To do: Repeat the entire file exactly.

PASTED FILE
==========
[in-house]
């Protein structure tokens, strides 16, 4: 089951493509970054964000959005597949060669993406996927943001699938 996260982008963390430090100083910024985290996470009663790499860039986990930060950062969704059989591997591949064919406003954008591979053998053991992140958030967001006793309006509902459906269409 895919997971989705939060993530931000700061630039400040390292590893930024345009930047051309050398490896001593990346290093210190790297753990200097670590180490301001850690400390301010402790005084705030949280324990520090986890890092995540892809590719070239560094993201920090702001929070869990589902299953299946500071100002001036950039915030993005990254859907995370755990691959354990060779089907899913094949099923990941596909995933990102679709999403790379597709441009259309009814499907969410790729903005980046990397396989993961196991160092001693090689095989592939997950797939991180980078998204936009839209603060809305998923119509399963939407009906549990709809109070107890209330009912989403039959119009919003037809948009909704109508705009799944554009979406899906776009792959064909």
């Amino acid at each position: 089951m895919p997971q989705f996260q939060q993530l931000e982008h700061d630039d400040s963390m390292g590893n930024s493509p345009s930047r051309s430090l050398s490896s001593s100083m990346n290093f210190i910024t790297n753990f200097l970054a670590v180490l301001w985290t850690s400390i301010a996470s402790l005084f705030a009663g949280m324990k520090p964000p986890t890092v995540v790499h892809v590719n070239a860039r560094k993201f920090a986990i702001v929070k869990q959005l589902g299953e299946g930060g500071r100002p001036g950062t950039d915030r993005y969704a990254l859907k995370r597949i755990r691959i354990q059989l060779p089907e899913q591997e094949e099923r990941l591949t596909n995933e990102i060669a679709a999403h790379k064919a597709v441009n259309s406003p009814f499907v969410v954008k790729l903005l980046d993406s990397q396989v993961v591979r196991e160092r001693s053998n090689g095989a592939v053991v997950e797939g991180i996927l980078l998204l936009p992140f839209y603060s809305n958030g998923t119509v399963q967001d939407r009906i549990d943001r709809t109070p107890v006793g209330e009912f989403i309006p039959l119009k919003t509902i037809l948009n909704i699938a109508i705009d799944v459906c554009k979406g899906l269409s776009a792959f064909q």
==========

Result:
[in-house]
């Protein structure tokens, strides 16, 4: 089951493509970054964000959005597949060669993406996927943001699938 996260982008963390430090100083910024985290996470009663790499860039986990930060950062969704059989591997591949064919406003954008591979053998053991992140958030967001006793309006509902459906269409 895919997971989705939060993530931000700061630039400040390292590893930024345009930047051309050398490896001593990346290093210190790297753990200097670590180490301001850690400390301010402790005084705030949280324990520090986890890092995540892809590719070239560094993201920090702001929070869990589902299953299946500071100002001036950039915030993005990254859907995370755990691959354990060779089907899913094949099923990941596909995933990102679709999403790379597709441009259309009814499907969410790729903005980046990397396989993961196991160092001693090689095989592939997950797939991180980078998204936009839209603060809305998923119509399963939407009906549990709809109070107890209330009912989403039959119009919003037809948009909704109508705009799944554009979406899906776009792959064909």
């Amino acid at each position: 089951m895919p997971q989705f996260q939060q993530l931000e982008h700061d630039d400040s963390m390292g590893n930024s493509p345009s930047r051309s430090l050398s490896s001593s100083m990346n290093f210190i910024t790297n753990f200097l970054a670590v180490l301001w985290t850690s400390i301010a996470s402790l005084f705030a009663g949280m324990k520090p964000p986890t890092v995540v790499h892809v590719n070239a860039r560094k993201f920090a986990i702001v929070k869990q959005l589902g299953e299946g930060g500071r100002p001036g950062t950039d915030r993005y969704a990254l859907k995370r597949i755990r691959i354990q059989l060779p089907e899913q591997e094949e099923r990941l591949t596909n995933e990102i060669a679709a999403h790379k064919a597709v441009n259309s406003p009814f499907v969410v954008k790729l903005l980046d993406s990397q396989v993961v591979r196991e160092r001693s053998n090689g095989a592939v053991v997950e797939g991180i996927l980078l998204l936009p992140f839209y603060s809305n958030g998923t119509v399963q967001d939407r009906i549990d943001r709809t109070p107890v006793g209330e009912f989403i309006p039959l119009k919003t509902i037809l948009n909704i699938a109508i705009d799944v459906c554009k979406g899906l269409s776009a792959f064909q």